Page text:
[Scene: bungalow apartment in Santa Cruz, CA, season finale of WW Sn.6 just finishing on the television, quiet girl on lime green couch. Chilly, mid-November night, 2009]

16 November 2009

Dear President Barack Obama,

I will begin by saying this is the most ineloquent letter I have ever written, and surprisingly for my age, I have written many letters.  Recently having moved away from everything that had grown familiar, writing letters is a way for me to stay connected with that part of my life while trying to create a new one.  I have my first serious pen-pals at 23, and now you, Mr. President are joining the ranks.

I wish I could say I’m writing to you for one clear reason, but nothing is that simple, as you understand more than anyone else in the nation.  This being my first letter to you, I won’t send a long list but I’ll start with the reason that is urgent, but we mustn’t forget about all of the reasons that are merely important.

Let me lay out a narrative.  As a community organizer, you know that telling the story is a way to get your foot in the door and build trust.  Here is today’s story:  I’m 23 years old and a believer–a believer in equality, justice, democracy.  I hope not only with my spirit but with my feet and my hands and careful rhetoric.  Formally a straight-A student, I gave it up in college for an education I thought to be of greater value, one that could mobilize people to stand up for what they believe in, to conquer fear and silence in the hope of a better world.  After plenty of distractions, I finished school, handed my diploma to my parents to put on their wall and headed towards the urgent–work that called my name even through the recession.  I took a job as a labor organizer because I believe in respect for all people and a place at the table for all to voice their concerns with our nation–and unions always need an organizer or two.  Now, nearly three months in, I’ve seen why our nation is static, complacent, unwilling to sacrifice comfort for truth.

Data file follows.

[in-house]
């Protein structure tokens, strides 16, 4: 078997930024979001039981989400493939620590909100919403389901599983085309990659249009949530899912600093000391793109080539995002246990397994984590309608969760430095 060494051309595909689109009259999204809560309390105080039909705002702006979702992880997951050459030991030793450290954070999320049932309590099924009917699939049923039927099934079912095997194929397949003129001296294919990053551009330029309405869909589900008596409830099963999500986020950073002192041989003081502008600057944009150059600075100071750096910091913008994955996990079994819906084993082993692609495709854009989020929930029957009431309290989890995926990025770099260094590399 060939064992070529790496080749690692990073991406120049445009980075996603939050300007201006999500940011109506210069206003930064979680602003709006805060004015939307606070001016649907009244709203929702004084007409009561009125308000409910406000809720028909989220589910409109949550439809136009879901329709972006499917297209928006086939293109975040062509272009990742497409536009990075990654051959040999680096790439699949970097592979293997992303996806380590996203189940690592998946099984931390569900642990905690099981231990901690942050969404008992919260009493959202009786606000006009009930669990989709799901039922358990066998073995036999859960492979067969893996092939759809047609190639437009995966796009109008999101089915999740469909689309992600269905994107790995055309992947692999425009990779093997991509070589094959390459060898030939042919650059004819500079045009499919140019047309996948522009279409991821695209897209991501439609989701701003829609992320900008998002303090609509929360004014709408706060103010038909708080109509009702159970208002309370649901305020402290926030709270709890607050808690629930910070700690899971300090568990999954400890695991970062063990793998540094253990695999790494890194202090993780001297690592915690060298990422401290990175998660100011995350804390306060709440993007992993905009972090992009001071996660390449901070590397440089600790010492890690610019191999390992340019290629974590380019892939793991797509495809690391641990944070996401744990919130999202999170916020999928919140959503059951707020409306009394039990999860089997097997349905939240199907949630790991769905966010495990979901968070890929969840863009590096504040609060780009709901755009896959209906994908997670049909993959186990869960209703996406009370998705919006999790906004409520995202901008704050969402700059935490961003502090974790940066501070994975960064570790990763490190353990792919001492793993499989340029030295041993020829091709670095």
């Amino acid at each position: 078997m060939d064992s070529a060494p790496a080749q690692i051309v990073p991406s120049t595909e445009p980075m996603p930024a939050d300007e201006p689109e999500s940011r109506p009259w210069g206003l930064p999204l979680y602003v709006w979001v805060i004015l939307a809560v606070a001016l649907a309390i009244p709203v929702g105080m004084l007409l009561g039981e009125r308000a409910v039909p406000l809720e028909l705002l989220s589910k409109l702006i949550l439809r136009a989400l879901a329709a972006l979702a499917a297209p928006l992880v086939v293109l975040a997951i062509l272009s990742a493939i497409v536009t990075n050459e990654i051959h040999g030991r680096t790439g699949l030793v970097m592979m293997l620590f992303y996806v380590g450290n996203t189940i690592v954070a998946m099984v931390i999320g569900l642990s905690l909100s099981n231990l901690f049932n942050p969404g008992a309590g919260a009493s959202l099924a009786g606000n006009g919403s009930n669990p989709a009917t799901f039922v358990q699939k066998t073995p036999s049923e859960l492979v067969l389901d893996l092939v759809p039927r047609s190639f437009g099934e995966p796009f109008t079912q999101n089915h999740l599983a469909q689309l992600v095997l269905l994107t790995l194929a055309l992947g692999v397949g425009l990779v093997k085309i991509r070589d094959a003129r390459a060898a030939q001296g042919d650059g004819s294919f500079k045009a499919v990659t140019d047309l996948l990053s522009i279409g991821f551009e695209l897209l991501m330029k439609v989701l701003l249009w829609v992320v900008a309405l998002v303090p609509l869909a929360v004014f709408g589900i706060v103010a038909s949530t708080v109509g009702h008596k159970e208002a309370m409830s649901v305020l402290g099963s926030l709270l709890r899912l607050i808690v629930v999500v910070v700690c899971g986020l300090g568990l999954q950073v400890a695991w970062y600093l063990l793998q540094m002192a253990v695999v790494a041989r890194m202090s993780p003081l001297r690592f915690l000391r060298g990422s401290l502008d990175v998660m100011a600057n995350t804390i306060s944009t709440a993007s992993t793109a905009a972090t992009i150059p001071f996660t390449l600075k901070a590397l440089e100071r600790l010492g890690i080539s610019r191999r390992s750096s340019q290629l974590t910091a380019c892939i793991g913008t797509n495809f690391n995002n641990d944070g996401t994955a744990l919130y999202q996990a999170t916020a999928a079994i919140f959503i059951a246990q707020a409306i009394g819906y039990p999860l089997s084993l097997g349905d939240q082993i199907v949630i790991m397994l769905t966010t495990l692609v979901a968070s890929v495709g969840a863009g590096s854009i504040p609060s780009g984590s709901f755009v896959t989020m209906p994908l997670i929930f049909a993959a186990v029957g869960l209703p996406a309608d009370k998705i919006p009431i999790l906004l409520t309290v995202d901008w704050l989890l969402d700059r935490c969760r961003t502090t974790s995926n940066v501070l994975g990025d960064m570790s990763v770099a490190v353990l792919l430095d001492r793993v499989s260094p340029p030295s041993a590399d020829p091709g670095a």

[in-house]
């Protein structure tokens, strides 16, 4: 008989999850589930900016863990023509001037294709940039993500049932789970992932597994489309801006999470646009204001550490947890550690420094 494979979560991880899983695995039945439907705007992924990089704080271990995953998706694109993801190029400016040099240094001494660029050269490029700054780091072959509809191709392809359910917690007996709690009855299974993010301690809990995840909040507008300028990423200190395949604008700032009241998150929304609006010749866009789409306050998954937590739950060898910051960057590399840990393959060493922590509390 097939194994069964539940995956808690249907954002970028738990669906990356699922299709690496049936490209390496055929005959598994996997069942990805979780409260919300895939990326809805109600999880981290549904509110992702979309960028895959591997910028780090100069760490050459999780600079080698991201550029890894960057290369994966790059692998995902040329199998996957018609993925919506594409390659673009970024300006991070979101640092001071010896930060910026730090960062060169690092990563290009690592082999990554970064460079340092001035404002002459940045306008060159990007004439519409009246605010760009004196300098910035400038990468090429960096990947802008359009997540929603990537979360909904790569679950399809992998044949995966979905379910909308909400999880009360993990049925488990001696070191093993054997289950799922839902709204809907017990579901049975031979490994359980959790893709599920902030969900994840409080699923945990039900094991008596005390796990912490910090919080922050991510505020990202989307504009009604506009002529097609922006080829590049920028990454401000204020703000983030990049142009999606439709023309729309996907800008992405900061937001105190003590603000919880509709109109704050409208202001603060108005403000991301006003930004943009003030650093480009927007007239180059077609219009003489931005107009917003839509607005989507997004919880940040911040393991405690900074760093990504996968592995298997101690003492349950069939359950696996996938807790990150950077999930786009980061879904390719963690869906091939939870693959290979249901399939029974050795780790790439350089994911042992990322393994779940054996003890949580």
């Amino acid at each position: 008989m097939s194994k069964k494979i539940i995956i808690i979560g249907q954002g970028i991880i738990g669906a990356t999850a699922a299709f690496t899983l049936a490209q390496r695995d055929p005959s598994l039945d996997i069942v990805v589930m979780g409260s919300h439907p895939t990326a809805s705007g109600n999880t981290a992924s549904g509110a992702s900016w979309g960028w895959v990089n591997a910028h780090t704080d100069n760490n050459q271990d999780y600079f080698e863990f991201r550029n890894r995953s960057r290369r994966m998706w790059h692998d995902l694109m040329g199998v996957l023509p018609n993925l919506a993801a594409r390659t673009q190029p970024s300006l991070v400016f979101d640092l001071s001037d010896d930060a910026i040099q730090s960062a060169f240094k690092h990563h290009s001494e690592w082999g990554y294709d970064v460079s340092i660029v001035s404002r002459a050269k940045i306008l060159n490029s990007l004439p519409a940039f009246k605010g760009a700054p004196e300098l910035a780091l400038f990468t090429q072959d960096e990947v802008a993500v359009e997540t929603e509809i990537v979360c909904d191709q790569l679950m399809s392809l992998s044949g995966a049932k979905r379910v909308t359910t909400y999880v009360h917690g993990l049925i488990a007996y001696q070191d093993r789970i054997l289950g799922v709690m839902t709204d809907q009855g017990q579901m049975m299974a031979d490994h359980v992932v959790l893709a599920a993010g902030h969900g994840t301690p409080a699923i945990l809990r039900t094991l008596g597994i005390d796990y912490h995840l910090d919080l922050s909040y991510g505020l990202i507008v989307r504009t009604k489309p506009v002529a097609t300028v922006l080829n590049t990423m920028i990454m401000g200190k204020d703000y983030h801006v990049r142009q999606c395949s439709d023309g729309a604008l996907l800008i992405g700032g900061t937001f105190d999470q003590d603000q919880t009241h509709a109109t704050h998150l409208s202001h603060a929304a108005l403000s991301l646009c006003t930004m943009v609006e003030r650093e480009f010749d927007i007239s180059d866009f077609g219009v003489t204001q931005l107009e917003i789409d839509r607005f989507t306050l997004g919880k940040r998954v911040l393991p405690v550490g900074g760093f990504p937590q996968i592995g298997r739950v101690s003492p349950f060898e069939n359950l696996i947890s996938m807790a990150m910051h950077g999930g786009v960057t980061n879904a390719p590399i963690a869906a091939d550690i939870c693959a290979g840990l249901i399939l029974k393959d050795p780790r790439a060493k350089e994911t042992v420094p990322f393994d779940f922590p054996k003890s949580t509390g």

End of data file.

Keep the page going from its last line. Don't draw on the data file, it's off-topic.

I would say 85% of what I’m doing is important for the greater good, yet it is the other 15% that distracts me and becomes the priority when it comes to my supervisor and keeping my job. It is the games, the politics, the struggle for power and praise that I cannot take, not solely because it is irrelevant, but because it is so narrowly focused.  The struggle for power should be against those that are holding back progress, not someone in the office or down the street.  The right hand needs to know what the left is doing so we can use both hands to dig in and not let ourselves tie one behind our back–we have no time to waste.  It seems easy to lose hope for a better tomorrow when the goal of each day is to just get through it, forget about demanding things to get done. I myself sometimes can’t wait to leave work, so I can get home and ignore it. I hate those days, being burnt out is too selfish for me at 23 or the United States at 233.  My coworkers said “it gets easier once you’ve lost hope of really changing things.”  Lose hope?  Mr. President, do they give you this same advice?

The business of change was not meant for everyone, but if nothing else it requires great hope.  Today, sitting at my desk helpless to do anything that would really change the status of the workers in our union, I grew desperate for some inspiration–not for myself, but for those setting my priorities, priorities that are crushing the only real gift I can give to the world–my hope, my spirit, my soul that believes that one day our words will match our actions so that we’ll have no more need to keep talking, we’ll just do and be.

We need no more distraction, or intimidation, we need real strategies for making changes but first we need the vision and the inspiration to get there.

You sir, were that inspiration for many people just one year ago, myself included.  And still, thought I can get riled up like the rest of them who are tired of standing still, I’ll still go knocking on whatever doors you need me to–but while you’re working on alternative fuels and fixing our environment you should know too, that I’m running on empty looking for a sustainable way of filling up on hope.

This is where the narrative gets a little fuzzy, there is no final “ask” because I don’t know today what it is I really need.

A pen-pal will do for now.  And while I don’t expect a response, the idea that my words have been released from my clenched teeth, is of great relief.

I’ll write more soon.



P.S. And no, you will not get out of having to discuss Afghanistan with me either so prep some new talking points.


One response to “letters.towards.hope:#1

  1. Pingback: back.in.blog « must be spoken, made verbal, and shared.

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